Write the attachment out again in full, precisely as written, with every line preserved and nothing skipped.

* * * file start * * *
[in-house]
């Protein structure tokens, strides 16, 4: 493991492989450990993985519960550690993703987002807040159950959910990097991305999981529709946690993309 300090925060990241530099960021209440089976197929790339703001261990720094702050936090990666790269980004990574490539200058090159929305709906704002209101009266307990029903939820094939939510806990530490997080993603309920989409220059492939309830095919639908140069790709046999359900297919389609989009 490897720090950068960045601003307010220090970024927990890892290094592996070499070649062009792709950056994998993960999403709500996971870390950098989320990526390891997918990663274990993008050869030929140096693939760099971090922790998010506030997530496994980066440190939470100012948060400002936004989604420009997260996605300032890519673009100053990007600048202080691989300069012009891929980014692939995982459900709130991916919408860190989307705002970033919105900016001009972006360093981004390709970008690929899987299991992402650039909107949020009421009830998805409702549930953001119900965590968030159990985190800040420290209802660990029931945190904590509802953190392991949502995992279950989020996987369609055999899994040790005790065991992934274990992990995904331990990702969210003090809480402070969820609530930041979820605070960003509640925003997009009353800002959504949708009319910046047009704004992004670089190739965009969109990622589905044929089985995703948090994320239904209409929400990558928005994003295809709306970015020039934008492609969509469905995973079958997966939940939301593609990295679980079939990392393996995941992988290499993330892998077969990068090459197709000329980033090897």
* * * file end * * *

[in-house]
């Protein structure tokens, strides 16, 4: 493991492989450990993985519960550690993703987002807040159950959910990097991305999981529709946690993309 300090925060990241530099960021209440089976197929790339703001261990720094702050936090990666790269980004990574490539200058090159929305709906704002209101009266307990029903939820094939939510806990530490997080993603309920989409220059492939309830095919639908140069790709046999359900297919389609989009 490897720090950068960045601003307010220090970024927990890892290094592996070499070649062009792709950056994998993960999403709500996971870390950098989320990526390891997918990663274990993008050869030929140096693939760099971090922790998010506030997530496994980066440190939470100012948060400002936004989604420009997260996605300032890519673009100053990007600048202080691989300069012009891929980014692939995982459900709130991916919408860190989307705002970033919105900016001009972006360093981004390709970008690929899987299991992402650039909107949020009421009830998805409702549930953001119900965590968030159990985190800040420290209802660990029931945190904590509802953190392991949502995992279950989020996987369609055999899994040790005790065991992934274990992990995904331990990702969210003090809480402070969820609530930041979820605070960003509640925003997009009353800002959504949708009319910046047009704004992004670089190739965009969109990622589905044929089985995703948090994320239904209409929400990558928005994003295809709306970015020039934008492609969509469905995973079958997966939940939301593609990295679980079939990392393996995941992988290499993330892998077969990068090459197709000329980033090897």